For one reason or another this review of Maschine’s second studio album has taken a while to come to fruition and in hindsight I’m glad. As with their debut I initially liked what I heard on Naturalis, but I can’t say it truly grabbed me, however having had the benefit of listening to the album for a much longer period before committing to a review has certainly worked, and safe to say the band have got the balance just about right here.
So before moving on to Naturalis, and as the band’s debut album pre-dates any reviewing on TPA, perhaps mention of Rubidium, their bold, if not wholly satisfying opening statement. Technically there was little to fault with the album, however it just didn’t quite resonate with me, perhaps just a little heavy for my tastes. Still there were some stunning moments and certainly whenever Cubixstro pops up on the iDevice it invariably brings a nod of approval. Worth noting that my appreciation and enjoyment for Rubidium has increased enormously since revisiting the music during the reviewing process of Naturalis.
Moving forward three years and Natuarlis immediately comes across as a more assured album, presumably brought about by the intervening gigging and a more permanent line-up which now includes drummer James Stewart and Marie-Eve de Gaultier on keyboards, flute and vocals.
As with their debut, the band have made the bold move to open with a lengthy track and, at just shy of twelve minutes, Resistance sets out the stall here on Naturalis. The combination of atmospherics and electronica are mixed with a crunching drive and distinctly psychedelic tinge to the vocals. You’re almost four minutes in before the mood changes, still distinctly atmospheric, but with more space, which Dan Mash shuffles and grooves to, whilst Luke Machin sends across some incendiary guitar. Marie-Eve de Gaultier adds some delicate and tasteful flute, in what is to become another shift in direction, however, and before this review becomes a somewhat tiresome bar by bar analysis of the music let’s just say that Resistance charts several courses across its length.
Where there has been criticism of Natuarlis it seems to revolve around Luke Machin’s vocals, but in general they worked for me as he displays a warm vocal delivery, musically perhaps just lacking the great hookline(s). However, the blend between Machin and de Gaultier works particularly successfully across the album and is well evidenced during the latter part of the respiteful Make Believe – a track that features some delightful, melodic guitar to boot…
Naturalis is not a concept album, although it does have a common theme which Luke comments on: “This is basically about natural events. It’s something I’ve been thinking about and working on for some time. My interest really began with the Japanese tsunami in 2011. It had such a far-reaching effect on so many people. Once I had the idea for the album fixed in my head, the whole thing just snowballed. But what I didn’t want this to be was a record about natural disasters. That can be such a dark subject. What I wanted to emphasise was that there is light at the end of the tunnel. There is hope for mankind. And that’s the vibe I wanted to come through.”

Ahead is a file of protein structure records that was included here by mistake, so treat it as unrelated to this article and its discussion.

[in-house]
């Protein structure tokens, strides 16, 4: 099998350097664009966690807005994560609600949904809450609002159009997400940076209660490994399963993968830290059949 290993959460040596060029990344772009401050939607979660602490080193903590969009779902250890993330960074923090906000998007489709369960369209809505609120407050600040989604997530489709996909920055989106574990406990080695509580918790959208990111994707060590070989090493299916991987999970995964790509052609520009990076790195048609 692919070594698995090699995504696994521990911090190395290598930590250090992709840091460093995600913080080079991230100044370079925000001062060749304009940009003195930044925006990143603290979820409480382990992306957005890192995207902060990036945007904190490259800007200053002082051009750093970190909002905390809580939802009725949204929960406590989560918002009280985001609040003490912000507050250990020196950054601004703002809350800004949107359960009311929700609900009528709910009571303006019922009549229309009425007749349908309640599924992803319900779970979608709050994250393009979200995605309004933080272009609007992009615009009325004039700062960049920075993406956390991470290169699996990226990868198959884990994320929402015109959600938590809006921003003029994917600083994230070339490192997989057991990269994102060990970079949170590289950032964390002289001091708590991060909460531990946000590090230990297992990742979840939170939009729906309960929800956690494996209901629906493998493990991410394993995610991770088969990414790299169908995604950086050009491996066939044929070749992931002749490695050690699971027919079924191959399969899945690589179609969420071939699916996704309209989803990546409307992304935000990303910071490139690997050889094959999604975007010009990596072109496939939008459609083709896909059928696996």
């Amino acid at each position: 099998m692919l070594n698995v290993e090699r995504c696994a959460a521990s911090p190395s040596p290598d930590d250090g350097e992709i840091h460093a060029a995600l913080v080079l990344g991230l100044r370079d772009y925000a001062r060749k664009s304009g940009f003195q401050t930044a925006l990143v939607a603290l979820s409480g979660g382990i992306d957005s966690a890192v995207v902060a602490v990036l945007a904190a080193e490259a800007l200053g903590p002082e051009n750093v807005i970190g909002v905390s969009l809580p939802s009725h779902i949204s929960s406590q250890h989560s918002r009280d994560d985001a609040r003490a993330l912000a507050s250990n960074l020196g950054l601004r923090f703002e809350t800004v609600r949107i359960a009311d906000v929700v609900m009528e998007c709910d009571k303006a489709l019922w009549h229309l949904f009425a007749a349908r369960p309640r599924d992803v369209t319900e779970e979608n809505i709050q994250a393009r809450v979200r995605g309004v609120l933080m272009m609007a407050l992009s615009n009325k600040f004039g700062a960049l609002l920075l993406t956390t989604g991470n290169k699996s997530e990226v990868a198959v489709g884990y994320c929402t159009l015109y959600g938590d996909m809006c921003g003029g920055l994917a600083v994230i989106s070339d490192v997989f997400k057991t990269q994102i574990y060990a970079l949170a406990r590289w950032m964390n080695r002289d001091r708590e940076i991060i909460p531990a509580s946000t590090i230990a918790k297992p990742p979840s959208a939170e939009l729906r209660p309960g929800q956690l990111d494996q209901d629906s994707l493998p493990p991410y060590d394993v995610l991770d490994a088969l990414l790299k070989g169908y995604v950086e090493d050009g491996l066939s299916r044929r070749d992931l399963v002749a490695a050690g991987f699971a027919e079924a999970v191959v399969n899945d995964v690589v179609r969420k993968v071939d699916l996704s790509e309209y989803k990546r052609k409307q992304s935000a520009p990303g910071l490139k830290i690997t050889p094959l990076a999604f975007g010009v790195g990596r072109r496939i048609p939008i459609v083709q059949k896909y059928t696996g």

Luke Machin is obviously the driving force across the album, however we shouldn’t overlook the contribution made by guitarist Elliott Fuller who, judging from the footage below recorded at 2015’s 2Days Prog festival in Veruno, Italy, is an extremely accomplished player.
Now I’m sure Luke could have done all the guitar parts himself, but the album’s most concise track, Night And Day, illustrates the empathy of the two players. Noteworthy that for an album with two gifted guitarists this could well have become a tiresome shred-fest, but the guitar, although ever present, forms part of the picture rather the whole.
I made comment of the heaviness of Rubidium, so worthy of mention is that Natuarlis has a somewhat broader palette and as we move from the ballady Make Believe we have the driving, jazzy and funky Hidden In Plain Sight. Whereas Night And Day showcased the two guitarists, the up-beat, pop infused, Hidden In Plain Sight is underpinned by the rather tasty rhythm section, culminating in the engaging section that brings the track to a close. This great vibe continues through the stunning Eyes Pt 2.
I suppose much of the overall appeal of Natuarlis boils down to where you come from musically. I can well imagine that the two tracks that bookend the album will appeal more to those who enjoy music towards the heavier end of the spectrum. Megacyma is certainly rooted within those boundaries and as with Resistance the somewhat rippling atmospheric opening belies what lies ahead. Across its almost 12-minute length are several sections of intricate, incisive and technically mindboggling riffing with nifty solo sections neatly encapsulated in a rich song structure.
And finally, as with their debut, they have added two bonus tracks. The live tracks here, both taken from the Rubidium album, were recorded during the above mentioned 2Days Prog festival.
01. Resistance (11:52)
02. Night And Day (5:08)
03. Make Believe (7:10)
04. Hidden In Plain Sight (7:01)
05. A New Reality (8:45)
06. Megacyma (11:46)
~ Bonus tracks
07. Eyes Pt. 2 (8:55)
08. Rubidium (8:47)
Total Time – 69:24
Luke Machin – Guitar & Vocals
Dan Mash – Bass & Vocals
Elliott Fuller – Guitar
James Stewart – Drums
Marie-Eve de Gaultier – Flute, Keyboards & Vocals
Record Label: InsideOut Music
Year of Release: 2016